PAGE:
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Staying In Tune: Richard Jacques On Game Music's Past, Present, And Future
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Staying In Tune: Richard Jacques On Game Music's Past, Present, And Future

June 16, 2008 Article Start Previous Page 2 of 10 Next

I can remember the theme songs of those older games, and part of it is, as you said, probably because I had to play through the levels so many times.

RJ: Yeah, the exposure...

But still, it's somewhat disturbing to me that I can't call to mind the music of recent games, a lot of them. Exceptions are like Halo, but that's partially because you have to wait on that loading screen for such a long time.

RJ: Sure. And that has a big, recognizable theme in it, and it was probably deliberately composed that way, whereas I couldn't sing any music from Gears of War, because it's dark and perfect for the game, in my opinion.

There has to be a conscious choice, I think, a lot of the time, between game designer, lead designer, and composer, about "How can we attack this? Are we going to have the player keying into this one musical idea or collection of ideas, or is it just going to be a low underscore supporting what the gameplay is doing?"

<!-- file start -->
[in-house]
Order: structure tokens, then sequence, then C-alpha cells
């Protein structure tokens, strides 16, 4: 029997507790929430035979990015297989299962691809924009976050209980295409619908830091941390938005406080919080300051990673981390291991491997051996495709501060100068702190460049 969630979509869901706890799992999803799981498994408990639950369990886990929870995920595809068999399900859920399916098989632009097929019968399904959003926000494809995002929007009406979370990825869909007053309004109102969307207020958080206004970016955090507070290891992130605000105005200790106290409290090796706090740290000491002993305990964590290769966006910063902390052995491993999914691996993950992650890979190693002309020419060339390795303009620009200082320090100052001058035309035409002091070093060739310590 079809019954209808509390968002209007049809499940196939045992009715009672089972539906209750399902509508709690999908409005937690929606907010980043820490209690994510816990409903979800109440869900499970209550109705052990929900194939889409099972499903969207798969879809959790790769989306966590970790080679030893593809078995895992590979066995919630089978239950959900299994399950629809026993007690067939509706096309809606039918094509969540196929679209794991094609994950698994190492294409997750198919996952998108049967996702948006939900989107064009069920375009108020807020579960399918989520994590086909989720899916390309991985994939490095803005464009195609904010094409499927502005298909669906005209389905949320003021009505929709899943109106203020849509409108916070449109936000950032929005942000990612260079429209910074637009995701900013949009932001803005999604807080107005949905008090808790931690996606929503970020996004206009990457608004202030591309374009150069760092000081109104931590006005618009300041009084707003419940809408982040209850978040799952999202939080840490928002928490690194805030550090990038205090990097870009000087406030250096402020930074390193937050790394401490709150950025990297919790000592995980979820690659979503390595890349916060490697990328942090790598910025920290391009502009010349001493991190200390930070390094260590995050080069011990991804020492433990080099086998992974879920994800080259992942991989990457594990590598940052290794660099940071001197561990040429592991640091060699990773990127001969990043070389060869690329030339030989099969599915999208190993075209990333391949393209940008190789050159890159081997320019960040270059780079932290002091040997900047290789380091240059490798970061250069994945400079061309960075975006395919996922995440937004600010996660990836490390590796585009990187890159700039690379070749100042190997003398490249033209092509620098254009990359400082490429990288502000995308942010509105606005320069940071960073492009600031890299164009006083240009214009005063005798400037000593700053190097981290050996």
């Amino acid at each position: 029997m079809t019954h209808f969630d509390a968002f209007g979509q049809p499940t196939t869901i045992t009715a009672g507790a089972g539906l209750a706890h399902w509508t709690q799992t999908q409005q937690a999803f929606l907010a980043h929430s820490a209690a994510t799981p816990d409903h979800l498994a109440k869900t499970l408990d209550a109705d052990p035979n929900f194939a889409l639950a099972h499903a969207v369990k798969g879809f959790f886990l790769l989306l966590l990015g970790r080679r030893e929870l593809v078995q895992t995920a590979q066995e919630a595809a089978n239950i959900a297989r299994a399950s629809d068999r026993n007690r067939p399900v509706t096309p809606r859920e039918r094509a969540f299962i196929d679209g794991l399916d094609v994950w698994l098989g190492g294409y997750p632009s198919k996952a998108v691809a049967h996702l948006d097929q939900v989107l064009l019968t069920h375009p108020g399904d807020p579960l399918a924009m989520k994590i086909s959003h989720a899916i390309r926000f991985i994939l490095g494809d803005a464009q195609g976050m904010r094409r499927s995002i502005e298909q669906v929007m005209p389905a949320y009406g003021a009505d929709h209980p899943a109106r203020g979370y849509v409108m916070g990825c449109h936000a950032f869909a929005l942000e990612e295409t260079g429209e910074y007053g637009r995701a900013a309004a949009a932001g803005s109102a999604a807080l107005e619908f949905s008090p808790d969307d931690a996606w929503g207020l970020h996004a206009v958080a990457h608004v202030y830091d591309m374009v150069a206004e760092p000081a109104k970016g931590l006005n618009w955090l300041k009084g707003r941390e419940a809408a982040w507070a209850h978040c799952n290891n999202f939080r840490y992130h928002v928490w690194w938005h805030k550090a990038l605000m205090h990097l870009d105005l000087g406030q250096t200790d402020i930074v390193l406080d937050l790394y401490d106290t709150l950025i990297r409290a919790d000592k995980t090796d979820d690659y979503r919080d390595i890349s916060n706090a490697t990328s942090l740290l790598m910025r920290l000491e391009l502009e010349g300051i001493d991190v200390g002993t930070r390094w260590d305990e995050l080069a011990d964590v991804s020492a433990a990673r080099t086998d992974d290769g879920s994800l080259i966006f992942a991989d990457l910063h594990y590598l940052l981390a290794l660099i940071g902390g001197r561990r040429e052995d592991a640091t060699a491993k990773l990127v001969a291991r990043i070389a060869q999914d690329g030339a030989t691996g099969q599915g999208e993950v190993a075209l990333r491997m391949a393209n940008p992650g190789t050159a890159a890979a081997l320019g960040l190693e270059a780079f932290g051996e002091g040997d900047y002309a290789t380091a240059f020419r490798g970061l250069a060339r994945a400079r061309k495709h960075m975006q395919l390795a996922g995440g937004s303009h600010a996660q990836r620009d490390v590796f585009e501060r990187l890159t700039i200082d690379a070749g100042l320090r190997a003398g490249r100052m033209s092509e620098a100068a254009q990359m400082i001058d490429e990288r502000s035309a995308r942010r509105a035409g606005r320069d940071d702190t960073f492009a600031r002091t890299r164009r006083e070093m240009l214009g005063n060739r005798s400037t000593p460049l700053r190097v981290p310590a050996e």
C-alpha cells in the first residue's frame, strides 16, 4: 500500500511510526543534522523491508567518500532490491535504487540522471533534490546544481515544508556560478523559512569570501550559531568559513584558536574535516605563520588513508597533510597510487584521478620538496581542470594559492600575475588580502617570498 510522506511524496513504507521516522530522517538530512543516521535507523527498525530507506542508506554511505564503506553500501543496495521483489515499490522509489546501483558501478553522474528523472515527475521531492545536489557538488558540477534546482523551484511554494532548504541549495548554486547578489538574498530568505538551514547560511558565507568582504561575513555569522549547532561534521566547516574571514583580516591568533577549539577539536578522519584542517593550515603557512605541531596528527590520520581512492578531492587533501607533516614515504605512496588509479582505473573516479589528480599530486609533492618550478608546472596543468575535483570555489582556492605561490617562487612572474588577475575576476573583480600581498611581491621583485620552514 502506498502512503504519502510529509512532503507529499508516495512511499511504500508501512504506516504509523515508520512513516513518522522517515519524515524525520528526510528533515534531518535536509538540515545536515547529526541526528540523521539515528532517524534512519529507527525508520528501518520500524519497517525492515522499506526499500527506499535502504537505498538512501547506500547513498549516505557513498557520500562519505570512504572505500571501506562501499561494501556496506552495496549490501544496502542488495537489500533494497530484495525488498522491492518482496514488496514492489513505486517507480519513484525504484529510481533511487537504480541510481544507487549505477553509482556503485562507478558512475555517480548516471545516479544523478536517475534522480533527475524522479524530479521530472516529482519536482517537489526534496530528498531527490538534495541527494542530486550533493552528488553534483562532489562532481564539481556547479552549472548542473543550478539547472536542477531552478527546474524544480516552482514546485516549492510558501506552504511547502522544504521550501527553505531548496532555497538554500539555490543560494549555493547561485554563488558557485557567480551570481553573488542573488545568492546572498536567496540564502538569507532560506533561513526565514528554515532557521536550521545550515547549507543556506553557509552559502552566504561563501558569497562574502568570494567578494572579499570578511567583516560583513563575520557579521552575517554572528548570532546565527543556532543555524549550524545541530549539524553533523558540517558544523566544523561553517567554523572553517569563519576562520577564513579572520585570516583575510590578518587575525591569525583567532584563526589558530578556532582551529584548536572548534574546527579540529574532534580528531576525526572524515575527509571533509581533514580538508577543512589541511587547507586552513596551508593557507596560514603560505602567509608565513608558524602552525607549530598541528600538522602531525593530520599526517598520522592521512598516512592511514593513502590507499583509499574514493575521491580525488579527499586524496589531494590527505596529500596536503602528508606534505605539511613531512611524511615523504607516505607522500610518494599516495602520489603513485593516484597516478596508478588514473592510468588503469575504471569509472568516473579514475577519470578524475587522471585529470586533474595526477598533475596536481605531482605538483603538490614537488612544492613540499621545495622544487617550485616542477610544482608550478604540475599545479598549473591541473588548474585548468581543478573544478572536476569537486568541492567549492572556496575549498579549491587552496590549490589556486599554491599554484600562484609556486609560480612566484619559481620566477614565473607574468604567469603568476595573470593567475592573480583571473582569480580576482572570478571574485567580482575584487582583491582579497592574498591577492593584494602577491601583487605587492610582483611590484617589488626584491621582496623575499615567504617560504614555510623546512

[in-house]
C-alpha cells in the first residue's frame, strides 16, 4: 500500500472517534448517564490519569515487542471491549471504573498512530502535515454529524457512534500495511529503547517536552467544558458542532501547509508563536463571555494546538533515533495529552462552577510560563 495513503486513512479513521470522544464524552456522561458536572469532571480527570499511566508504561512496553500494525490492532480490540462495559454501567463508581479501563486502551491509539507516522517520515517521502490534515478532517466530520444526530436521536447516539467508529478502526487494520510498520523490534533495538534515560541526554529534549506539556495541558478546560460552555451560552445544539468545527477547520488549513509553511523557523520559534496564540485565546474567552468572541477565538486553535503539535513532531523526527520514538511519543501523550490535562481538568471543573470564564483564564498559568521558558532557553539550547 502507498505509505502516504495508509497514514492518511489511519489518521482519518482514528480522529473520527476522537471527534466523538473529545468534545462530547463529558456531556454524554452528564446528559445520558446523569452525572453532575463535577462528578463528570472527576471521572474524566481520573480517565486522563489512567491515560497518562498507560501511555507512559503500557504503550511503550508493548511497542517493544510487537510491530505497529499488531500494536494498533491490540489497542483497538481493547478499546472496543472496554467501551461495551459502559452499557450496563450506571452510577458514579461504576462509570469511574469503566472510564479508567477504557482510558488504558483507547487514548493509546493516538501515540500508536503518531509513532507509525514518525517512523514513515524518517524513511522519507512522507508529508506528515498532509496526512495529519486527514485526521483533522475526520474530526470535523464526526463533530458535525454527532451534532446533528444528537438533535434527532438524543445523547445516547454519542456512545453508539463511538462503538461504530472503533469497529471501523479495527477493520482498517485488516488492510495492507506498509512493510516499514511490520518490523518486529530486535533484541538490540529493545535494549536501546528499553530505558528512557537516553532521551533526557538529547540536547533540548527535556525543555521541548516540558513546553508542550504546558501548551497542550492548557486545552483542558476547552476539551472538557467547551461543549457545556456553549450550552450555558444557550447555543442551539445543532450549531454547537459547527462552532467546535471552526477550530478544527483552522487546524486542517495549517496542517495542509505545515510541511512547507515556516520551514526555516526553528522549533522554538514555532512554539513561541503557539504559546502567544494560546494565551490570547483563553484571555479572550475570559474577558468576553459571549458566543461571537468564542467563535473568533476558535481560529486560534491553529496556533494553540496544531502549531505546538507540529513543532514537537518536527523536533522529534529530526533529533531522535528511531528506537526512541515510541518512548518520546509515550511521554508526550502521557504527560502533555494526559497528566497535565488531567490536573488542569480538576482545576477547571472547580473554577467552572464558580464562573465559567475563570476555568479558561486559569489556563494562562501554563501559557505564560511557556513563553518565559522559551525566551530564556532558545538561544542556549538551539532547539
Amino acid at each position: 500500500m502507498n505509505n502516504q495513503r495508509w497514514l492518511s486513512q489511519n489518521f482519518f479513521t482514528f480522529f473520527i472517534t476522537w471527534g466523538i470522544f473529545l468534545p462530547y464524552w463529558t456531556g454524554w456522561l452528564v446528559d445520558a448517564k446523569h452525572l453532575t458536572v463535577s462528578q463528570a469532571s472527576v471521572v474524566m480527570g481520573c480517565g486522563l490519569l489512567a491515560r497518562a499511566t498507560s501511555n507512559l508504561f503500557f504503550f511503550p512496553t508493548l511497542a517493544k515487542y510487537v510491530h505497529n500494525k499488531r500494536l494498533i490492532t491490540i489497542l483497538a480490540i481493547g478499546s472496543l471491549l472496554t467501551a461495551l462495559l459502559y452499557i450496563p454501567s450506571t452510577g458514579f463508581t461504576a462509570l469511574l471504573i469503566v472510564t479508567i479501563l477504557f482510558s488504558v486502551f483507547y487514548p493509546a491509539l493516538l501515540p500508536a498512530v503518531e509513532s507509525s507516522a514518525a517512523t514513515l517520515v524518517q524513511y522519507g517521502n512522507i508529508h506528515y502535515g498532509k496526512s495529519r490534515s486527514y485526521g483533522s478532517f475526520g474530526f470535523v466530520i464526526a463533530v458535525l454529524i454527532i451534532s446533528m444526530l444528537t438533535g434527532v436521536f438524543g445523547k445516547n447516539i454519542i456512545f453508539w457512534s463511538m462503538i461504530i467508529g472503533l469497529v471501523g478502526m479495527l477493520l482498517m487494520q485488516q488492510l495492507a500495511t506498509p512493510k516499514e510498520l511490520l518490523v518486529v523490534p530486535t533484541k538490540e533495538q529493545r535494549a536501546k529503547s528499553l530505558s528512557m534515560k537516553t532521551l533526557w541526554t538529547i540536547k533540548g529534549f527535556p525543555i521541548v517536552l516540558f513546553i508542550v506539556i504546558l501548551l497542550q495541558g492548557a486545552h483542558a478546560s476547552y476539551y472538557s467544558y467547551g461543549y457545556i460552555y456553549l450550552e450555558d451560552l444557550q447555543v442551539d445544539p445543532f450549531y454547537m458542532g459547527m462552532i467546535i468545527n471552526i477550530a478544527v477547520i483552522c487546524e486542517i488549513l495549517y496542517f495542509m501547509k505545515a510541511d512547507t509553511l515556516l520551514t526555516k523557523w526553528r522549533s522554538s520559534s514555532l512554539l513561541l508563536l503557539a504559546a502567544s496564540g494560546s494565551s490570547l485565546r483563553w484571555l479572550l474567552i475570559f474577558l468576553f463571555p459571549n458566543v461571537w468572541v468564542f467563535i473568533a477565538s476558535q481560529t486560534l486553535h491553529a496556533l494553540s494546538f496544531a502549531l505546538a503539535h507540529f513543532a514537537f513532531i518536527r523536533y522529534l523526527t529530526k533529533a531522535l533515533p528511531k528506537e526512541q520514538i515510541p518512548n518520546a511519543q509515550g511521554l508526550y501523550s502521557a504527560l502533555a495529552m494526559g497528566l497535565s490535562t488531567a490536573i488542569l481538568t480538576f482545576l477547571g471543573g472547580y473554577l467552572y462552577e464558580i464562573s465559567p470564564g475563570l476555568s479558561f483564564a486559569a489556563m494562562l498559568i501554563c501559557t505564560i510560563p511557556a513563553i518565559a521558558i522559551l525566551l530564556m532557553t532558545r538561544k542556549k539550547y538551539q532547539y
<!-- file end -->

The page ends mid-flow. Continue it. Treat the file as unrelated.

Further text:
On Highlander, I'm taking the approach where I have a really huge main theme, which you do get snippets of throughout, and you're rewarded at the end with the whole song in its entire glory and blah blah blah. That's been very carefully thought about and deliberately done that way, like Headhunter.

When I did that, I had three very strong themes that are played throughout the levels, etcetera. It depends on how the composer wants to approach it. Underscore and things that you won't be able to sing back has just as valid a place as big, thematic, melodic kinds of songs, and those kinds of things as well.

Eidos/WideScreen Games' Highlander

Do you think there will be a time when we can get back to more iconic music?

RJ: I think we're starting to see that already, to be honest, in a small way. What we're seeing now is... I grew up with very old Sega consoles and arcades and Spectrums and Commodores and stuff, and I think now, as a generation, we're maturing. A lot of my friends have got kids of their own.

What we're seeing with things like the Wii and Xbox Live is that we're seeing this kind of resurgence of... let's call it "old school," for the moment. A lot of this kind of stuff, which is going back to the real root of video gaming. I think in terms of music, that is already starting to happen.

It's a two-tier system, really. You've got the Call of Dutys and stuff up here, with their massive, sweeping, orchestral scores, but then you've got stuff like... look at the latest Mario. They're doing amazing... I would still call that iconic music, on Galaxy, and that type of thing, and Super Stars Tennis, I've been going back to that traditional, iconic video game music as a genre, if you like.

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